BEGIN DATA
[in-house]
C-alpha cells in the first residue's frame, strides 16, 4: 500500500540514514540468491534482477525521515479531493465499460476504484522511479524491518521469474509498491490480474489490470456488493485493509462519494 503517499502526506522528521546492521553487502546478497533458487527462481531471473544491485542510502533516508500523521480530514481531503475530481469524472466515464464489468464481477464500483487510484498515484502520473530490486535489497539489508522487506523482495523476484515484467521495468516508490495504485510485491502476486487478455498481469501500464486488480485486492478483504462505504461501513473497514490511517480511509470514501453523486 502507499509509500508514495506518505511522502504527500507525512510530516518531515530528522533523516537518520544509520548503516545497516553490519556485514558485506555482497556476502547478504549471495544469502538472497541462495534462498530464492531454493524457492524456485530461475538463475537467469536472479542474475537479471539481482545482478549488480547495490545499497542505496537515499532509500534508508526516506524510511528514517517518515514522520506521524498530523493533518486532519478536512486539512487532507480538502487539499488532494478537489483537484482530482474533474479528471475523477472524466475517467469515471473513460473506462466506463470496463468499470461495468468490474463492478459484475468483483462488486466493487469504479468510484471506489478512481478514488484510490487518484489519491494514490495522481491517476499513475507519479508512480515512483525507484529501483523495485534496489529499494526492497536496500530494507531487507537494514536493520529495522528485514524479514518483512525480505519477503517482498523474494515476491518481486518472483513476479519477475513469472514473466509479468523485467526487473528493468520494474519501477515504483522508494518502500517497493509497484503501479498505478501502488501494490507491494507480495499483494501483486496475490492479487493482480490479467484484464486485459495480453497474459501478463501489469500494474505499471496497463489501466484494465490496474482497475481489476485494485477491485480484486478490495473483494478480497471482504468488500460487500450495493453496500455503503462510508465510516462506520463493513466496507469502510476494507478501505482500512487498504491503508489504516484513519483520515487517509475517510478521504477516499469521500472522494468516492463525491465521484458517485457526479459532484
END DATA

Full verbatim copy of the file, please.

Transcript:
[in-house]
C-alpha cells in the first residue's frame, strides 16, 4: 500500500540514514540468491534482477525521515479531493465499460476504484522511479524491518521469474509498491490480474489490470456488493485493509462519494 503517499502526506522528521546492521553487502546478497533458487527462481531471473544491485542510502533516508500523521480530514481531503475530481469524472466515464464489468464481477464500483487510484498515484502520473530490486535489497539489508522487506523482495523476484515484467521495468516508490495504485510485491502476486487478455498481469501500464486488480485486492478483504462505504461501513473497514490511517480511509470514501453523486 502507499509509500508514495506518505511522502504527500507525512510530516518531515530528522533523516537518520544509520548503516545497516553490519556485514558485506555482497556476502547478504549471495544469502538472497541462495534462498530464492531454493524457492524456485530461475538463475537467469536472479542474475537479471539481482545482478549488480547495490545499497542505496537515499532509500534508508526516506524510511528514517517518515514522520506521524498530523493533518486532519478536512486539512487532507480538502487539499488532494478537489483537484482530482474533474479528471475523477472524466475517467469515471473513460473506462466506463470496463468499470461495468468490474463492478459484475468483483462488486466493487469504479468510484471506489478512481478514488484510490487518484489519491494514490495522481491517476499513475507519479508512480515512483525507484529501483523495485534496489529499494526492497536496500530494507531487507537494514536493520529495522528485514524479514518483512525480505519477503517482498523474494515476491518481486518472483513476479519477475513469472514473466509479468523485467526487473528493468520494474519501477515504483522508494518502500517497493509497484503501479498505478501502488501494490507491494507480495499483494501483486496475490492479487493482480490479467484484464486485459495480453497474459501478463501489469500494474505499471496497463489501466484494465490496474482497475481489476485494485477491485480484486478490495473483494478480497471482504468488500460487500450495493453496500455503503462510508465510516462506520463493513466496507469502510476494507478501505482500512487498504491503508489504516484513519483520515487517509475517510478521504477516499469521500472522494468516492463525491465521484458517485457526479459532484